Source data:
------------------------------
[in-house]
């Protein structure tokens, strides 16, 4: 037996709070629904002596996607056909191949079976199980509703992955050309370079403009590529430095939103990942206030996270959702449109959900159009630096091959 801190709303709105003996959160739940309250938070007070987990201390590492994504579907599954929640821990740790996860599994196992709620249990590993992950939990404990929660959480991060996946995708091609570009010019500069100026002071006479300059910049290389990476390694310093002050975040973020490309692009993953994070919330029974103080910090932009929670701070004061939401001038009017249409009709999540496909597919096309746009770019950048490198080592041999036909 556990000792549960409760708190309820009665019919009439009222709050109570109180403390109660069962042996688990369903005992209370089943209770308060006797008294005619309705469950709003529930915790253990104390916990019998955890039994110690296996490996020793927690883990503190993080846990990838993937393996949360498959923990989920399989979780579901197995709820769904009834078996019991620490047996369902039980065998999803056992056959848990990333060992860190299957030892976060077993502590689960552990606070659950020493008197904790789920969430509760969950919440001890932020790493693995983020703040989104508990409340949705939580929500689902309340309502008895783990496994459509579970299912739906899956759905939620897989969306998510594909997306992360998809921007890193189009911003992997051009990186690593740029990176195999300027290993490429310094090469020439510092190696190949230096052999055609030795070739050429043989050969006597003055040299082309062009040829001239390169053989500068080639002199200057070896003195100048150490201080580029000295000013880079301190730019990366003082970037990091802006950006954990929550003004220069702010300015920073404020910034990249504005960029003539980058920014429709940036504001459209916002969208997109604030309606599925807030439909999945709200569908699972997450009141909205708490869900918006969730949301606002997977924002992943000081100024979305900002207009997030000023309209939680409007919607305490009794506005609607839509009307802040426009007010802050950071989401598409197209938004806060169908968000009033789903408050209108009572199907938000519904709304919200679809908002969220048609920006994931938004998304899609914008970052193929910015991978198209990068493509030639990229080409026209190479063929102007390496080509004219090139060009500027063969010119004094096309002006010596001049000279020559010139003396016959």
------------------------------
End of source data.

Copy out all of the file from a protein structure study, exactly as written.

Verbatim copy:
[in-house]
């Protein structure tokens, strides 16, 4: 037996709070629904002596996607056909191949079976199980509703992955050309370079403009590529430095939103990942206030996270959702449109959900159009630096091959 801190709303709105003996959160739940309250938070007070987990201390590492994504579907599954929640821990740790996860599994196992709620249990590993992950939990404990929660959480991060996946995708091609570009010019500069100026002071006479300059910049290389990476390694310093002050975040973020490309692009993953994070919330029974103080910090932009929670701070004061939401001038009017249409009709999540496909597919096309746009770019950048490198080592041999036909 556990000792549960409760708190309820009665019919009439009222709050109570109180403390109660069962042996688990369903005992209370089943209770308060006797008294005619309705469950709003529930915790253990104390916990019998955890039994110690296996490996020793927690883990503190993080846990990838993937393996949360498959923990989920399989979780579901197995709820769904009834078996019991620490047996369902039980065998999803056992056959848990990333060992860190299957030892976060077993502590689960552990606070659950020493008197904790789920969430509760969950919440001890932020790493693995983020703040989104508990409340949705939580929500689902309340309502008895783990496994459509579970299912739906899956759905939620897989969306998510594909997306992360998809921007890193189009911003992997051009990186690593740029990176195999300027290993490429310094090469020439510092190696190949230096052999055609030795070739050429043989050969006597003055040299082309062009040829001239390169053989500068080639002199200057070896003195100048150490201080580029000295000013880079301190730019990366003082970037990091802006950006954990929550003004220069702010300015920073404020910034990249504005960029003539980058920014429709940036504001459209916002969208997109604030309606599925807030439909999945709200569908699972997450009141909205708490869900918006969730949301606002997977924002992943000081100024979305900002207009997030000023309209939680409007919607305490009794506005609607839509009307802040426009007010802050950071989401598409197209938004806060169908968000009033789903408050209108009572199907938000519904709304919200679809908002969220048609920006994931938004998304899609914008970052193929910015991978198209990068493509030639990229080409026209190479063929102007390496080509004219090139060009500027063969010119004094096309002006010596001049000279020559010139003396016959």